Division of Labour provides for the best way for people to cooperate and improve their lives, but it doesn't leave people self-sufficient. Back in the crude times of yore, a family would do everything necessary to feed itself and survive. It was a poor time, but they got by on that (they had to) and labour stayed as undivided as ever, making the improvement of life move real slow. Today however, we each have jobs, and we don't need to grow our own food (and most of us couldn't even if we wanted to). Life is better today than it was then - and if we had stayed in that same self-sufficient state, we never would've improved to where we are today. In fact, Smith suggests such technological, agricultural, industrious, social improvement is downright impossible without Division of Labour. So Division of Labour is a good thing, but it leaves each of us needing to trade to get what we want, instead of just getting it via our own means. After all, we're too busy working to do things like grow our own food, knit our own clothes, fuel our own stoves... and many convienences of today simply require more than one person to bring it to you (computers, cable television, cars, electricity, running water... imagine if we had to get everything ourselves!).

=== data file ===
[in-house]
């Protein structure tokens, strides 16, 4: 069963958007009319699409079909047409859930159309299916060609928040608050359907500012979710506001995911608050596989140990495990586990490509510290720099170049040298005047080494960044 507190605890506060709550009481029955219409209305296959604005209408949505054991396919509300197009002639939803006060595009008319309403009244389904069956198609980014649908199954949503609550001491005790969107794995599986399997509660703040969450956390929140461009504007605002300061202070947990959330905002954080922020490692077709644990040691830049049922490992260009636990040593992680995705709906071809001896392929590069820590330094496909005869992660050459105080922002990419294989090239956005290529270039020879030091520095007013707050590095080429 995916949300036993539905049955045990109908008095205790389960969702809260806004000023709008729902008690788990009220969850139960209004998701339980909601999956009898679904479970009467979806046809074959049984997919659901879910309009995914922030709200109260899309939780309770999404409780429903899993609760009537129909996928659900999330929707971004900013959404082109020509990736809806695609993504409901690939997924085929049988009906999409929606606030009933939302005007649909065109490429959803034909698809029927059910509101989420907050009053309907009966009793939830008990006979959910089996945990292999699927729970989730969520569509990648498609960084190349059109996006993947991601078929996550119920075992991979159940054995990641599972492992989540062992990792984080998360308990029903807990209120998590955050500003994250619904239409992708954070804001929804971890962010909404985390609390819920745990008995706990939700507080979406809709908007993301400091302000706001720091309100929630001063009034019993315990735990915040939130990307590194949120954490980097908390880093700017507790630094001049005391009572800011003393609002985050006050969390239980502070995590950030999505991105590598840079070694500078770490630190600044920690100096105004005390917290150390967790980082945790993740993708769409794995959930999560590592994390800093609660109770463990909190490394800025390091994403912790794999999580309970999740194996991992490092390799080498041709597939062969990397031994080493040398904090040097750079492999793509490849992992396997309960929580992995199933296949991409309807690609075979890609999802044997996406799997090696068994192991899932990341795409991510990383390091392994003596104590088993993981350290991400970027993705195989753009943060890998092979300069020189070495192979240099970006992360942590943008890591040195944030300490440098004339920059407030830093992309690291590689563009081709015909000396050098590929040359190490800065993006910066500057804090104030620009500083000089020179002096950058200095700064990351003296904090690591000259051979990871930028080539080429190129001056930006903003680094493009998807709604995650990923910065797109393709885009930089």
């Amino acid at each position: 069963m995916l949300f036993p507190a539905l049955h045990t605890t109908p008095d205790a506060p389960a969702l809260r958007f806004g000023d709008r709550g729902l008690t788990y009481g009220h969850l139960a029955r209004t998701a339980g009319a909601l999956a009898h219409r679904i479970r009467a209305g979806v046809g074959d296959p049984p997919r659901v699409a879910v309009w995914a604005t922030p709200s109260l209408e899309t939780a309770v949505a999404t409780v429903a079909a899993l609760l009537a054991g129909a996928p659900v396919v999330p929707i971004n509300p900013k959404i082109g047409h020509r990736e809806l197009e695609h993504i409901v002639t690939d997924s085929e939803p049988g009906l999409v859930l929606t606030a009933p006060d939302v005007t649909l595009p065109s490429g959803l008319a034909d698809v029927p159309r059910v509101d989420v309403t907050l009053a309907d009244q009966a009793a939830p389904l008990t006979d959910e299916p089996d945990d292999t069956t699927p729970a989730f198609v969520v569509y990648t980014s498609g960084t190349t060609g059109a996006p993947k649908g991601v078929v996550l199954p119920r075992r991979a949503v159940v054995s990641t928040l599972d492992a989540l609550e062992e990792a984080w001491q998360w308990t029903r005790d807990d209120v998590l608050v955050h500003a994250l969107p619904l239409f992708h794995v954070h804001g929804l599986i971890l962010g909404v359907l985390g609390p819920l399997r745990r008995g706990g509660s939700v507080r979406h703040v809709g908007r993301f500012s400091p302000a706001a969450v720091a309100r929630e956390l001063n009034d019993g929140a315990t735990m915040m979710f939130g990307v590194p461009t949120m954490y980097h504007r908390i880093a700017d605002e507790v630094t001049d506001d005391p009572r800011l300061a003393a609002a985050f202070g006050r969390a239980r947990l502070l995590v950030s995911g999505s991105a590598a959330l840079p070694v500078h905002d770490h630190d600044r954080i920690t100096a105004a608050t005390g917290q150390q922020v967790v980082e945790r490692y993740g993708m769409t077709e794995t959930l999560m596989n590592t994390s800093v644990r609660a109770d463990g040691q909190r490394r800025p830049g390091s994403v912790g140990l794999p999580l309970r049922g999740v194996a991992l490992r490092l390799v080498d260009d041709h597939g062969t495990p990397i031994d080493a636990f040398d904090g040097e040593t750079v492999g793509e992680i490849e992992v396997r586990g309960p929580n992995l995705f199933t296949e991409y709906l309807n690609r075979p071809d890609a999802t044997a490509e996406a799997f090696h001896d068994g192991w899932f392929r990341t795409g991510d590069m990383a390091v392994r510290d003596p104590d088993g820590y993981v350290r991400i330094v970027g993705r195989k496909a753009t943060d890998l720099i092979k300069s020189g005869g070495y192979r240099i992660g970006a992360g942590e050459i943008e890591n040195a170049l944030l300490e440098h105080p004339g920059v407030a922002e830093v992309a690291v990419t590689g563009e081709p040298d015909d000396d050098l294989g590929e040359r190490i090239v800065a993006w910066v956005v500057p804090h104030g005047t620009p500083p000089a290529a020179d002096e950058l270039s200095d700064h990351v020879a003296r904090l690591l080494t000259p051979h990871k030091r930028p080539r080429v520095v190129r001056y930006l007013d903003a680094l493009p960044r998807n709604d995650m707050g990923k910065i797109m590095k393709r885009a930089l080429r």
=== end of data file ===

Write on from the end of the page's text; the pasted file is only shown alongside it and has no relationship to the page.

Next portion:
This gives rise to money-based societies. Bartering is great, trading what you have for something else, but it's hard to barter cows, sheep and nails for things and get EXACTLY what is best for you, as it is hard to trade with others and give them EXACTLY what they want. So, back in the day, people would pick a few commodoties to trade with, that were commonly recognized. They used to be simple things, like sheep, cows, salt, shells, tobacco, sugar, leather, etc... but simply put, those units are still hard to work with. So it was in the interest of everyone to pick a medium of trade that was...

1. Not perishable

2. Easy to divide into many parts

3. Easy to recombine

4. Durable

5. Abundant

6. Still useful in it's raw state, and easy to convert back into it's raw state